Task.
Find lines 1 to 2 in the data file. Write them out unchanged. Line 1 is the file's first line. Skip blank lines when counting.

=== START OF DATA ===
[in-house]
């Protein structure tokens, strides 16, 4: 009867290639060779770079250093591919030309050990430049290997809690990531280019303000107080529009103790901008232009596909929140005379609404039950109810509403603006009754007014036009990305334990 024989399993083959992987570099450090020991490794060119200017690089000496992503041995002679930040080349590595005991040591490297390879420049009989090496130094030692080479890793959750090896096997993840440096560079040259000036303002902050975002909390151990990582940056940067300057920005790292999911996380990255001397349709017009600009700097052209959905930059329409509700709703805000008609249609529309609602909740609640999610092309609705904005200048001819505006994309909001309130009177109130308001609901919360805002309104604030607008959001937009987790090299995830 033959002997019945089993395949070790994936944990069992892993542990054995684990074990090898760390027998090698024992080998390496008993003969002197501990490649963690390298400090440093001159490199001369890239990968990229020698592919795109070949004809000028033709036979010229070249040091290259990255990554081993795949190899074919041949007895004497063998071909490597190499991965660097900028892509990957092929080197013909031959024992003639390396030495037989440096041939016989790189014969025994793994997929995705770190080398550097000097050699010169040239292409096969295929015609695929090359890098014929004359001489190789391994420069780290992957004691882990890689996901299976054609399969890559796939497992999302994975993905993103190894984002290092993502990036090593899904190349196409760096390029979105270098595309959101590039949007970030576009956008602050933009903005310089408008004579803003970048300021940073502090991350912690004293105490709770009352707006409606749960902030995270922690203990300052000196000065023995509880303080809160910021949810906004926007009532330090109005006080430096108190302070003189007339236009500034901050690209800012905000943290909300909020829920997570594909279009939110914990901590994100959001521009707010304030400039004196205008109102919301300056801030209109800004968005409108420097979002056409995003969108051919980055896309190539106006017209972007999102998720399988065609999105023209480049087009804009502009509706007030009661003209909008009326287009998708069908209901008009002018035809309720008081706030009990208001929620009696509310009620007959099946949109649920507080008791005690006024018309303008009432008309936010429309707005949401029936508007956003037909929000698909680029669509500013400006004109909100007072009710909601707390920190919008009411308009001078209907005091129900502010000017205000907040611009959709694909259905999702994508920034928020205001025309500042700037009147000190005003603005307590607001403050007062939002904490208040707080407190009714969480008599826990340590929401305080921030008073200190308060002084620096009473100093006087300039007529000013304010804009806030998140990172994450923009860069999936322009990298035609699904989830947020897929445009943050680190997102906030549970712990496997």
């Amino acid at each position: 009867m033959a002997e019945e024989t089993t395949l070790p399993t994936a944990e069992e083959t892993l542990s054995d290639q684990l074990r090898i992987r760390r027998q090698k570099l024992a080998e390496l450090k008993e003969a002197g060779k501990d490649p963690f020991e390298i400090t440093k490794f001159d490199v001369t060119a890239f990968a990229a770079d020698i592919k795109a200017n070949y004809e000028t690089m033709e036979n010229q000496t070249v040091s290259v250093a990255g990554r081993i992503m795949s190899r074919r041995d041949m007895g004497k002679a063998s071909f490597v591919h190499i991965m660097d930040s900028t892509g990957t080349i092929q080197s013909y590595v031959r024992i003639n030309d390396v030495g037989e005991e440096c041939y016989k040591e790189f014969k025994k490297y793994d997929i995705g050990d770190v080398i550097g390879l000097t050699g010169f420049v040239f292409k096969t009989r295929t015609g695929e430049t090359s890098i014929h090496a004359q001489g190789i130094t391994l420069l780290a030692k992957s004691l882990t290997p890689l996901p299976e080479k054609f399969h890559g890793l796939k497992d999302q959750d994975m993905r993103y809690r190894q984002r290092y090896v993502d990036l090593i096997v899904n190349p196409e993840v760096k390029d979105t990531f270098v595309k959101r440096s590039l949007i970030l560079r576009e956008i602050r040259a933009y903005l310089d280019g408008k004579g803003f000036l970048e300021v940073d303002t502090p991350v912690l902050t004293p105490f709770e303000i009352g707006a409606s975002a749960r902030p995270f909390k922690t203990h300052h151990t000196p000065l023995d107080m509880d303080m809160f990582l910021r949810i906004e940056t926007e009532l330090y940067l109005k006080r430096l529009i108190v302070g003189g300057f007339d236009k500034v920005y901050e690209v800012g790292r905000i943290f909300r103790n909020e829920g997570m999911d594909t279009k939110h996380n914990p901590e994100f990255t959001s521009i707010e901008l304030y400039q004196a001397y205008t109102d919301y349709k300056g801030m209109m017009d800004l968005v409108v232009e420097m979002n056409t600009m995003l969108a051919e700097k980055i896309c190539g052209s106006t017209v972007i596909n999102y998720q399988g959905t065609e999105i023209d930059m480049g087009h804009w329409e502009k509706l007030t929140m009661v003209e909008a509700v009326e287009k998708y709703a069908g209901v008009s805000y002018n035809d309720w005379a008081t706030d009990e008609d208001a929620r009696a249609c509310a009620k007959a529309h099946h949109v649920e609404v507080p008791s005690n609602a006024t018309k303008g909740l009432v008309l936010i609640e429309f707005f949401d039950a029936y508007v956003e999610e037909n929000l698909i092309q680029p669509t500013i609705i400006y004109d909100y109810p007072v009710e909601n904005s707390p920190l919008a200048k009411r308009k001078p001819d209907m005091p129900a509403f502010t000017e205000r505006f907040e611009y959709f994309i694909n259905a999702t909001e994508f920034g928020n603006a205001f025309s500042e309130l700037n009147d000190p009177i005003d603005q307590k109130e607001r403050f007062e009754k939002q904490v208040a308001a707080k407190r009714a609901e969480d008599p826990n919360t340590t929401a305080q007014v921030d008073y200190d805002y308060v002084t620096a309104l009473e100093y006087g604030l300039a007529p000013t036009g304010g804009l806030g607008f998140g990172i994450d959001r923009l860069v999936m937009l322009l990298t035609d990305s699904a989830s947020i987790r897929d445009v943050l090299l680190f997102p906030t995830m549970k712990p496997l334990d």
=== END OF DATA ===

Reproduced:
[in-house]
């Protein structure tokens, strides 16, 4: 009867290639060779770079250093591919030309050990430049290997809690990531280019303000107080529009103790901008232009596909929140005379609404039950109810509403603006009754007014036009990305334990 024989399993083959992987570099450090020991490794060119200017690089000496992503041995002679930040080349590595005991040591490297390879420049009989090496130094030692080479890793959750090896096997993840440096560079040259000036303002902050975002909390151990990582940056940067300057920005790292999911996380990255001397349709017009600009700097052209959905930059329409509700709703805000008609249609529309609602909740609640999610092309609705904005200048001819505006994309909001309130009177109130308001609901919360805002309104604030607008959001937009987790090299995830 033959002997019945089993395949070790994936944990069992892993542990054995684990074990090898760390027998090698024992080998390496008993003969002197501990490649963690390298400090440093001159490199001369890239990968990229020698592919795109070949004809000028033709036979010229070249040091290259990255990554081993795949190899074919041949007895004497063998071909490597190499991965660097900028892509990957092929080197013909031959024992003639390396030495037989440096041939016989790189014969025994793994997929995705770190080398550097000097050699010169040239292409096969295929015609695929090359890098014929004359001489190789391994420069780290992957004691882990890689996901299976054609399969890559796939497992999302994975993905993103190894984002290092993502990036090593899904190349196409760096390029979105270098595309959101590039949007970030576009956008602050933009903005310089408008004579803003970048300021940073502090991350912690004293105490709770009352707006409606749960902030995270922690203990300052000196000065023995509880303080809160910021949810906004926007009532330090109005006080430096108190302070003189007339236009500034901050690209800012905000943290909300909020829920997570594909279009939110914990901590994100959001521009707010304030400039004196205008109102919301300056801030209109800004968005409108420097979002056409995003969108051919980055896309190539106006017209972007999102998720399988065609999105023209480049087009804009502009509706007030009661003209909008009326287009998708069908209901008009002018035809309720008081706030009990208001929620009696509310009620007959099946949109649920507080008791005690006024018309303008009432008309936010429309707005949401029936508007956003037909929000698909680029669509500013400006004109909100007072009710909601707390920190919008009411308009001078209907005091129900502010000017205000907040611009959709694909259905999702994508920034928020205001025309500042700037009147000190005003603005307590607001403050007062939002904490208040707080407190009714969480008599826990340590929401305080921030008073200190308060002084620096009473100093006087300039007529000013304010804009806030998140990172994450923009860069999936322009990298035609699904989830947020897929445009943050680190997102906030549970712990496997």